Nanowick at heart of new system to cool ‘power electronics’

Researchers have shown that an advanced cooling technology being developed for high-power electronics in military and automotive systems is capable of handling roughly 10 times the heat generated by conventional computer chips.

Suresh Garimella

The miniature, lightweight device uses tiny copper spheres and carbon nanotubes to passively wick a coolant toward hot electronics, according to Suresh Garimella, the R. Eugene and Susie E. Goodson Distinguished Professor of Mechanical Engineering.

This wicking technology represents the heart of a new ultrathin “thermal ground plane,” a flat, hollow plate containing water. Similar “heat pipes” have been in use for more than two decades and are found in laptop computers. However, they are limited to cooling about 50 watts per square centimeter, which is good enough for standard computer chips but not for “power electronics” in military weapons systems and hybrid and electric vehicles, Garimella says.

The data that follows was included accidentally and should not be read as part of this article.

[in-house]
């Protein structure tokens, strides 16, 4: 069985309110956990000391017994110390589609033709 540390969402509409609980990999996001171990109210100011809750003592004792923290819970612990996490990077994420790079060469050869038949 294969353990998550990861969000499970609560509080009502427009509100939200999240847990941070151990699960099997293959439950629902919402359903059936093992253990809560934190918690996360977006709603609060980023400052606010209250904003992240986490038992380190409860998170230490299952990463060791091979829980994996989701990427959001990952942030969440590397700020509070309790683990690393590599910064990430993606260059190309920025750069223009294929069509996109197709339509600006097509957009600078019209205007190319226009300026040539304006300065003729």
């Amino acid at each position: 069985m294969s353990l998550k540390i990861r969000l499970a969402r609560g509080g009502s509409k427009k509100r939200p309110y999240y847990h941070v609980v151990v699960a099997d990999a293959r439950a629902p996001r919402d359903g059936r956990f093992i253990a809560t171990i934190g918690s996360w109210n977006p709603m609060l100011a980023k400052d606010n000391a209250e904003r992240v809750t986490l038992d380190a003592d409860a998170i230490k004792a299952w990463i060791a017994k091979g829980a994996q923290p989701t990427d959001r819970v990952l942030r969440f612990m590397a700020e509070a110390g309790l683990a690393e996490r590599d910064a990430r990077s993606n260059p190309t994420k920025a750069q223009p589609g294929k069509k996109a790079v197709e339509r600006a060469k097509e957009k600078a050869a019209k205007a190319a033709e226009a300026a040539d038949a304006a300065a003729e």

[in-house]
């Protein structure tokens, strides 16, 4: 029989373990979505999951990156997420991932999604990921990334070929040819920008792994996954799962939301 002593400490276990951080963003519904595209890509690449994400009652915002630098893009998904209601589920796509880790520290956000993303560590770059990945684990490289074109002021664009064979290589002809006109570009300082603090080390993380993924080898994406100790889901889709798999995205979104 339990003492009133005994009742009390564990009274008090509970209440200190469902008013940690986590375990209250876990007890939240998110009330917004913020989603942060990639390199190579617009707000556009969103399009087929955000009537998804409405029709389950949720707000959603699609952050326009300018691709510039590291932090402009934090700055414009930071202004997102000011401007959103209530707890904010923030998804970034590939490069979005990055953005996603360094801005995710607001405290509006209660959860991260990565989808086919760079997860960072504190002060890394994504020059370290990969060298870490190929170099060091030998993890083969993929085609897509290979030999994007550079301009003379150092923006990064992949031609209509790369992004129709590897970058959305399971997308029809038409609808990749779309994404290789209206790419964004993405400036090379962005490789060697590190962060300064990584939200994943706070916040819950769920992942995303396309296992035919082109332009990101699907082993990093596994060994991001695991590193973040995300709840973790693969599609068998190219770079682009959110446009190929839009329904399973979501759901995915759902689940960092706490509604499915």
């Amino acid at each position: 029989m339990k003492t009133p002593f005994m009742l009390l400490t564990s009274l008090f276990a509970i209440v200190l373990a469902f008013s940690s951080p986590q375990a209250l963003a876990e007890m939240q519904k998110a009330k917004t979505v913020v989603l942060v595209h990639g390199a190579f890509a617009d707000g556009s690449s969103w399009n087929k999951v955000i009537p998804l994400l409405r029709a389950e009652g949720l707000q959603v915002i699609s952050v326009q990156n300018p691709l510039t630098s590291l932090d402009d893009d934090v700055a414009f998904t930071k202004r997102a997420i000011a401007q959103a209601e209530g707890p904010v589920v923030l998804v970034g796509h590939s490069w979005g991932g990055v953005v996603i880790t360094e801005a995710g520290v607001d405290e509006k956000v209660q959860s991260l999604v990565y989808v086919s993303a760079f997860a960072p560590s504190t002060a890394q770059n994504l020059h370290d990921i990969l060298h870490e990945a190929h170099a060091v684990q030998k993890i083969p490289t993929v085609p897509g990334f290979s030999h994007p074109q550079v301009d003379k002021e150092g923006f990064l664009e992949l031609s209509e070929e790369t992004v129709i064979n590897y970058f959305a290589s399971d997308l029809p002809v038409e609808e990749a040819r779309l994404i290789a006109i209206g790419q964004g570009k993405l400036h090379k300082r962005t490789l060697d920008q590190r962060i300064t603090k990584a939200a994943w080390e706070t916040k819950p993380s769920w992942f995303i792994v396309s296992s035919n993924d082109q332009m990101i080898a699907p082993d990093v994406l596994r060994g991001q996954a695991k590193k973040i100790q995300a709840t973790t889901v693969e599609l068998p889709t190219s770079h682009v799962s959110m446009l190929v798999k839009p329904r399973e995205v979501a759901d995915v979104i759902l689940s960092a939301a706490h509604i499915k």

The new type of cooling system can be used to prevent overheating of devices called insulated gate bipolar transistors which are high-power switching transistors used in hybrid and electric vehicles. The chips are required to drive electric motors, switching large amounts of power from the battery pack to electrical coils needed to accelerate a vehicle from zero to 60 mph in 10 seconds or less.

Potential military applications include advanced systems such as radar, lasers and electronics in aircraft and vehicles. The chips used in the automotive and military applications generate 300 watts per square centimeter or more.